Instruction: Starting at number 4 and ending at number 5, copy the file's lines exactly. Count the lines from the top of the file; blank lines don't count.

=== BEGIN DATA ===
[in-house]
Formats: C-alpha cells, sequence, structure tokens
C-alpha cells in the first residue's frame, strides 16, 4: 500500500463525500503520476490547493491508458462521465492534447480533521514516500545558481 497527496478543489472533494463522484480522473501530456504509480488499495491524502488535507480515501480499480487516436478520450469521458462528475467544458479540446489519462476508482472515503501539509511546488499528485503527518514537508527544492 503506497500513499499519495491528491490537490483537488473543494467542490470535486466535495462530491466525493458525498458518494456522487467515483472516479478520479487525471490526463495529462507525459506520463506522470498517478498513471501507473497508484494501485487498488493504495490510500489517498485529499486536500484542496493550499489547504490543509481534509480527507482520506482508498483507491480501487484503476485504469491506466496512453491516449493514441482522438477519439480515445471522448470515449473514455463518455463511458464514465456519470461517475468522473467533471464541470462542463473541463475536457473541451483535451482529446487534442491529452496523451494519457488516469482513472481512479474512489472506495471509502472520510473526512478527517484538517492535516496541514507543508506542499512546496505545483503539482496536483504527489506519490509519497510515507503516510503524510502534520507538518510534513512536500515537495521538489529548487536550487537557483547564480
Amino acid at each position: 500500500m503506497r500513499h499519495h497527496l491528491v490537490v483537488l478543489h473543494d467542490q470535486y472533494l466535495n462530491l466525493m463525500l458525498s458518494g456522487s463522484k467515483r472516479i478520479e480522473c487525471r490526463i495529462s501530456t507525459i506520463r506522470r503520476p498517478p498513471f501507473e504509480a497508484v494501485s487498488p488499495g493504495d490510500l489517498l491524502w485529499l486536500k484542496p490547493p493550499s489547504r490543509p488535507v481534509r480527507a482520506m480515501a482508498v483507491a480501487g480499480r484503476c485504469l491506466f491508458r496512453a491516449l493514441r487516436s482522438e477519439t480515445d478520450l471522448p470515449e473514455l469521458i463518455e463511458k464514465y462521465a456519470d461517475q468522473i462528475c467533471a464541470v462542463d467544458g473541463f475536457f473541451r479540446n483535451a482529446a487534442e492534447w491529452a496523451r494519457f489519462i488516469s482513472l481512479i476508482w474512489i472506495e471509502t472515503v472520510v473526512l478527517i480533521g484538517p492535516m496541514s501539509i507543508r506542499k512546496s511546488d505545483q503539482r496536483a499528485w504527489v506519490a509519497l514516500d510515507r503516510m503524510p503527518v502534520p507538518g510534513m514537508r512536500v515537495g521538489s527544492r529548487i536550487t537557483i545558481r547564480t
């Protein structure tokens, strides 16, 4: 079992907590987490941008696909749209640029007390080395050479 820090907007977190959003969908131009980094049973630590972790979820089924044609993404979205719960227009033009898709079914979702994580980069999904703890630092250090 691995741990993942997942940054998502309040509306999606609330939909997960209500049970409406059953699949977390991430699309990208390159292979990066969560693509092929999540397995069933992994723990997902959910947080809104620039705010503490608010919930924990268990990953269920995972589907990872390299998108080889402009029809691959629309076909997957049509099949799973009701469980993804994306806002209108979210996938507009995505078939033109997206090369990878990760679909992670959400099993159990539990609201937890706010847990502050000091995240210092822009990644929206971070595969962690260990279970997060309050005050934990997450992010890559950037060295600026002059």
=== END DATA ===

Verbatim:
Amino acid at each position: 500500500m503506497r500513499h499519495h497527496l491528491v490537490v483537488l478543489h473543494d467542490q470535486y472533494l466535495n462530491l466525493m463525500l458525498s458518494g456522487s463522484k467515483r472516479i478520479e480522473c487525471r490526463i495529462s501530456t507525459i506520463r506522470r503520476p498517478p498513471f501507473e504509480a497508484v494501485s487498488p488499495g493504495d490510500l489517498l491524502w485529499l486536500k484542496p490547493p493550499s489547504r490543509p488535507v481534509r480527507a482520506m480515501a482508498v483507491a480501487g480499480r484503476c485504469l491506466f491508458r496512453a491516449l493514441r487516436s482522438e477519439t480515445d478520450l471522448p470515449e473514455l469521458i463518455e463511458k464514465y462521465a456519470d461517475q468522473i462528475c467533471a464541470v462542463d467544458g473541463f475536457f473541451r479540446n483535451a482529446a487534442e492534447w491529452a496523451r494519457f489519462i488516469s482513472l481512479i476508482w474512489i472506495e471509502t472515503v472520510v473526512l478527517i480533521g484538517p492535516m496541514s501539509i507543508r506542499k512546496s511546488d505545483q503539482r496536483a499528485w504527489v506519490a509519497l514516500d510515507r503516510m503524510p503527518v502534520p507538518g510534513m514537508r512536500v515537495g521538489s527544492r529548487i536550487t537557483i545558481r547564480t
């Protein structure tokens, strides 16, 4: 079992907590987490941008696909749209640029007390080395050479 820090907007977190959003969908131009980094049973630590972790979820089924044609993404979205719960227009033009898709079914979702994580980069999904703890630092250090 691995741990993942997942940054998502309040509306999606609330939909997960209500049970409406059953699949977390991430699309990208390159292979990066969560693509092929999540397995069933992994723990997902959910947080809104620039705010503490608010919930924990268990990953269920995972589907990872390299998108080889402009029809691959629309076909997957049509099949799973009701469980993804994306806002209108979210996938507009995505078939033109997206090369990878990760679909992670959400099993159990539990609201937890706010847990502050000091995240210092822009990644929206971070595969962690260990279970997060309050005050934990997450992010890559950037060295600026002059």